* time         (time) datetime64[ns] 2000-07-01T23:59:59.999999
  * y            (y) float64 -3.536e+06 -3.536e+06 ... -3.597e+06 -3.597e+06
  * x            (x) float64 9.396e+05 9.396e+05 ... 1.009e+06 1.009e+06
    spatial_ref  int32 3577
Data variables:
    count_wet    (time, y, x) int16 0 0 0 0 0 0 0 0 0 1 ... 0 0 0 0 0 0 0 0 0 0
    count_clear  (time, y, x) int16 29 29 29 29 29 29 29 ... 14 14 14 14 14 14
    frequency    (time, y, x) float32 0.0 0.0 0.0 0.0 0.0 ... 0.0 0.0 0.0 0.0
    crs:           EPSG:3577
    grid_mapping:  spatial_ref

Plot the DEA Water Observations data

Let’s plot the DEA Water Observations data to get an idea of the objects we will be transforming. In the code below, we first select the pixels where the satellite has observed water at least 25% of the year, this is so we can isolate the more persistent water bodies and reduce some of the noise before we vectorize the raster.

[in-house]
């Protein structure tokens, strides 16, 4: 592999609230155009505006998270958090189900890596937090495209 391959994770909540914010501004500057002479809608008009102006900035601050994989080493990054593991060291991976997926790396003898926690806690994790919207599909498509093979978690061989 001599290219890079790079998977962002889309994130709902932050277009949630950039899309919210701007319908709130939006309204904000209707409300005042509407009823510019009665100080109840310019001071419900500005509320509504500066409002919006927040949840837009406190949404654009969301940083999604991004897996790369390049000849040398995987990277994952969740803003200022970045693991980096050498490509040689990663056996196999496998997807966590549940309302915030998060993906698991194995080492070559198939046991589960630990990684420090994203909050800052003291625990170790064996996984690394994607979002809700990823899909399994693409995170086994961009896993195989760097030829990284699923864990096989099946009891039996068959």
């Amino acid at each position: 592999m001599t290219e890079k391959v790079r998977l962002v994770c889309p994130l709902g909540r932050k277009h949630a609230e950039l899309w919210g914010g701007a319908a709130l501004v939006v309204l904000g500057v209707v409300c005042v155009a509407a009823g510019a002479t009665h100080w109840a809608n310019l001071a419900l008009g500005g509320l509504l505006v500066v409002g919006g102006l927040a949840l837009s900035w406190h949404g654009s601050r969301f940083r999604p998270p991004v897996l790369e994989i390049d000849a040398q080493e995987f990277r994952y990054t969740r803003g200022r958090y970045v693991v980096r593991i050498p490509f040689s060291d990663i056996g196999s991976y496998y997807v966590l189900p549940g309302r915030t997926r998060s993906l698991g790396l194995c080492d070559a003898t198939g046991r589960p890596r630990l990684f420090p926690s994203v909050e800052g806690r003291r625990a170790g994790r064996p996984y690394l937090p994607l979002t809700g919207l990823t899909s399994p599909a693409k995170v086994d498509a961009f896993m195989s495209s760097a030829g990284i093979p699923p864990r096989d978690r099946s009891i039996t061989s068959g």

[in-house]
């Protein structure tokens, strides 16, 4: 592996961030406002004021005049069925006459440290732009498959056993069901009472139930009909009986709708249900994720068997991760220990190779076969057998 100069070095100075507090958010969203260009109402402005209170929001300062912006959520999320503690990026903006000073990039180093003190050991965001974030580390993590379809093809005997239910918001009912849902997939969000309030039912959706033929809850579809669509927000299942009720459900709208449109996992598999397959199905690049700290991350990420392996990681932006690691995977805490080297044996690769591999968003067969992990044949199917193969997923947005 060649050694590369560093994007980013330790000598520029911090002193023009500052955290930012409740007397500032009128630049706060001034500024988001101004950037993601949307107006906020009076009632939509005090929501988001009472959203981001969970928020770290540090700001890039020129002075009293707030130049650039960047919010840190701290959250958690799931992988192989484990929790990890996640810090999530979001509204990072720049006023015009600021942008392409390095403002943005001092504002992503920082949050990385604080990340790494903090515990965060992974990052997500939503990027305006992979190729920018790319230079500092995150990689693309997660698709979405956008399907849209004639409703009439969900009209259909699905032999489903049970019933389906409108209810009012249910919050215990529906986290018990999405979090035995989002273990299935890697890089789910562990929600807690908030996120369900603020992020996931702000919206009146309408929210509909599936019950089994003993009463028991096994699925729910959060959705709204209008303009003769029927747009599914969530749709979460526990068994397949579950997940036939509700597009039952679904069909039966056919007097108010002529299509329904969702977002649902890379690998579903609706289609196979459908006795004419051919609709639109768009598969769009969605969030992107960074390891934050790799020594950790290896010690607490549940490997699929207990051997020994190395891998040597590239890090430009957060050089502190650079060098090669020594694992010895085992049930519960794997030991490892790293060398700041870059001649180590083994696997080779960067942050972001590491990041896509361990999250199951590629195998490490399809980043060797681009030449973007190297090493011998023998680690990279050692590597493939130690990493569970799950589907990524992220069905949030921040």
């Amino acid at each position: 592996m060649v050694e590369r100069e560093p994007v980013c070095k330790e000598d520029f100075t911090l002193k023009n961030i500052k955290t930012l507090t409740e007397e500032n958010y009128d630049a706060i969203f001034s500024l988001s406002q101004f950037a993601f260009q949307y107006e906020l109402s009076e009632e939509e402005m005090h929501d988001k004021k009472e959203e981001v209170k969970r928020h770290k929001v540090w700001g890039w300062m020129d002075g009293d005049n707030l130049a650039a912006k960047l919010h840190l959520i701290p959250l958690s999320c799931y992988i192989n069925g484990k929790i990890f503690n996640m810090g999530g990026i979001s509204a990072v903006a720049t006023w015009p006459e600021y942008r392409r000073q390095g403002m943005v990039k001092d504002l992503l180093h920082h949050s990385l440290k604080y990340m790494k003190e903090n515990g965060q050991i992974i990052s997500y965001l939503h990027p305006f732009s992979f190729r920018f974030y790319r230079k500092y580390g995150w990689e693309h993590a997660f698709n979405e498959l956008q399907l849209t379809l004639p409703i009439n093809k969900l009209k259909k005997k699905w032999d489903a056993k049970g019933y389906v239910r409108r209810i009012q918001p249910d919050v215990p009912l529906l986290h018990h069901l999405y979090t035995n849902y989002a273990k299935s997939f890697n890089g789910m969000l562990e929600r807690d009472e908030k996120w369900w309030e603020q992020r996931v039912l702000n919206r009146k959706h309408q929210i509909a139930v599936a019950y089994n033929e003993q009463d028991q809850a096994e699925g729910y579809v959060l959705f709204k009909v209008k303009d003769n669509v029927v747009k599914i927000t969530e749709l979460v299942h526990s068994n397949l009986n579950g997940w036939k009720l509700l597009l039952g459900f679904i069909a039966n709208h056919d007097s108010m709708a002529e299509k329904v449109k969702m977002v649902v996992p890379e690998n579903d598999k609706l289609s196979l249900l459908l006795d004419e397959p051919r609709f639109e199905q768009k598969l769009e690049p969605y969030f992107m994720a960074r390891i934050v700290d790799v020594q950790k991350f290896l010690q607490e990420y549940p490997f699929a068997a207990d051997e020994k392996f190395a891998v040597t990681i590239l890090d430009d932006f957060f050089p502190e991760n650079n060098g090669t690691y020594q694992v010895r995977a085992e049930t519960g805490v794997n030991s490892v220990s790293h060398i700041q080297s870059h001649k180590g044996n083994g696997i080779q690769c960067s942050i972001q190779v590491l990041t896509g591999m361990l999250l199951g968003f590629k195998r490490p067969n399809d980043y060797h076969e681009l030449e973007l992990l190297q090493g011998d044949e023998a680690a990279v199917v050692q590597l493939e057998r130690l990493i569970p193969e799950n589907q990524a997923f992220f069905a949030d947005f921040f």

# Select pixels that are classified as water > 25 % of the time
water_bodies = ds.frequency > 0.25

# Plot the data
<matplotlib.collections.QuadMesh at 0x7fa3b9a7ba30>

Vectorizing an xarray.DataArray

To convert our xarray.DataArray object into a vector based geopandas.GeoDataFrame, we can use the DEA function xr_vectorize from dea_tools.spatial. This tool is based on the rasterio.features.shape function, and can accept any of the arguments in rasterio.features.shape using the same syntax.

In the cell below, we use the argument mask=water_bodies.values==1 to indicate we only want to convert the values in the xarray object that are equal to 1.

gdf = xr_vectorize(da=water_bodies,
                   mask=water_bodies.values == 1)

Plot our vectorised raster

gdf.plot(figsize=(6, 6))

Export as vector file

The xr_vectorize function also allows us to very easily export the GeoDataFrame as a vector file for use in other applications using the output_path parameter. For this example we will export our data as a GeoJSON vector file; use the extension .shp to export an ESRI Shapefile instead.